Journalism is so fundamental to the workings of a democracy that the founders made freedom of the press first in the Bill of Rights. But this industry, so vital to an educated citizenry, is being financially undermined by two monoliths that have taken the content generated by newspapers, TV, radio and others and used it to reap massive profits while refusing to provide any compensation.
Nothing about that is fair, and the repercussions go far beyond the fate of any single newspaper or TV station. Content costs money to produce. Yet two of the biggest consumers and distributors of that news, Facebook and Google, pay nothing to populate their feeds with a steady stream of news from outlets worldwide. Meanwhile, those news outlets are dying at a rapid rate.
And as long as media outlets are left to fend for themselves, there will be little they can do. These digital giants have shown little compunction about just how far they are willing to go. France, in 2021, hit Google with a $593 million fine for its failure to negotiate in good faith with media companies over use of their content, which falls under European Union copyright rules.
When Australia’s News Media Bargaining Code became law, with its insistence on fair compensation, Facebook made good on its threat to restrict publishers and people in that country from sharing or viewing news content. That law was an effort to address the vast imbalance of power between the Australian news media and two of the world’s largest digital platforms.
“That showed us what we were in for,” Danielle Coffey, executive vice president and general counsel for the News Media Alliance, told an editorial writer. “We are not dealing with willing participants.”
That is why the Journalism Competition and Preservation Act (JCPA), a bipartisan effort spearheaded by Minnesota Democratic Sen. Amy Klobuchar and Republican Sen. John Kennedy of Louisiana, is so vital. The act would grant a four-year exemption to antitrust legislation, giving U.S. media outlets, from the largest to the smallest, time and the ability to negotiate as a single entity with the tech platforms that have been cannibalizing them.
Klobuchar, who calls herself the “proud daughter of a newspaper man,” is also an expert on antitrust laws and recently wrote “Antitrust, Taking on Monopoly Power from the Gilded Age to the Digital Age.” The exemption, she told an editorial writer, is needed to level the playing field against the digital giants.
“We’ve lost 2,200 local newspapers across the country,” she said, including dozens in Minnesota. Why? Not readership, which remains as strong or stronger than ever for many outlets. “It’s revenue,” Klobuchar said. “It’s just like following breadcrumbs to the problem.” News revenue plummeted from $37 billion in 2008 to $9 billion in 2020, she said. Meanwhile, “Google and Facebook have become advertising titans, with a combined worth of $2.4 trillion.”
Their actions in Europe and Australia, she said, “are what monopolies do. That’s why a bill is necessary. This would just allow everyone to work together so that the small newspaper in Lanesboro that’s trying to negotiate with Facebook can get a fair shake.”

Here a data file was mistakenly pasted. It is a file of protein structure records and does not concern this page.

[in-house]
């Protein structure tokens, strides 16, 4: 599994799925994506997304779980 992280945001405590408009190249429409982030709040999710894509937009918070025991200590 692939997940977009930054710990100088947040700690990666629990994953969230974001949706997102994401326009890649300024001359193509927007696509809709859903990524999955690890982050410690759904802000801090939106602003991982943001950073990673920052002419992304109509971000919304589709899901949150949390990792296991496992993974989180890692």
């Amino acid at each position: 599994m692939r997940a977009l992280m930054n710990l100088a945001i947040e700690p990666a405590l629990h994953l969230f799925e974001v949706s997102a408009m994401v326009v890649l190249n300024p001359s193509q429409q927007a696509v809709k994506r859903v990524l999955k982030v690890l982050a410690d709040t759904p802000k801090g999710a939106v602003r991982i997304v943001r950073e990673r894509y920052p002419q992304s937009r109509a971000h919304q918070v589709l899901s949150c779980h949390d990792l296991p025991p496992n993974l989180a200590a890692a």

The situation has become dire. Since 2004, the U.S. has lost one-fourth of its newspapers, according to the University of North Carolina Hussman School of Journalism and Media. That includes 70 daily newspapers and more than 2,000 weeklies or non-dailies that operate in smaller communities. Nationwide, 1,800 of the communities that have lost a paper do not have easy access to any local news source, including radio or online.
Klobuchar said that to maintain the independence of news media in this country, “they must be given a chance to compete fairly and to get compensation for what they produce.”
Full disclosure here: The Star Tribune, which is profitable now, would benefit from such legislation, but to no greater extent than any other media outlet. “This would be across the country,” Michael Klingensmith, publisher and CEO of the Star Tribune, told an editorial writer. “Any producer of news, including broadcasters, newspapers, radio, news websites would benefit. It is simply payment for access.”
Klingensmith noted that even subscription paywalls have been compromised by search engines’ ability to grab snippets of news. It is also not fair to subscribers, who pay for their news while the two largest tech platforms’ refuse to do the same.
The Alliance’s Coffey said a couple of elements stand out in this legislation compared with other countries. “Republicans don’t want heavy-handed regulation,” she said. “It’s very important to us that this be a bipartisan bill. The government here is not deciding anything. We also have made sure that anything we do would be as a collective, so that every [media] outlet will benefit in proportion to its contributions and based on market value.” Refusal to negotiate, she said, would result in civil penalties.
The founders of this country intended a free and independent press to be the watchdogs of our society. Is it a perfect system? No. But to lose that is to become dependent on knowing only what those in power — at every level — wish us to know.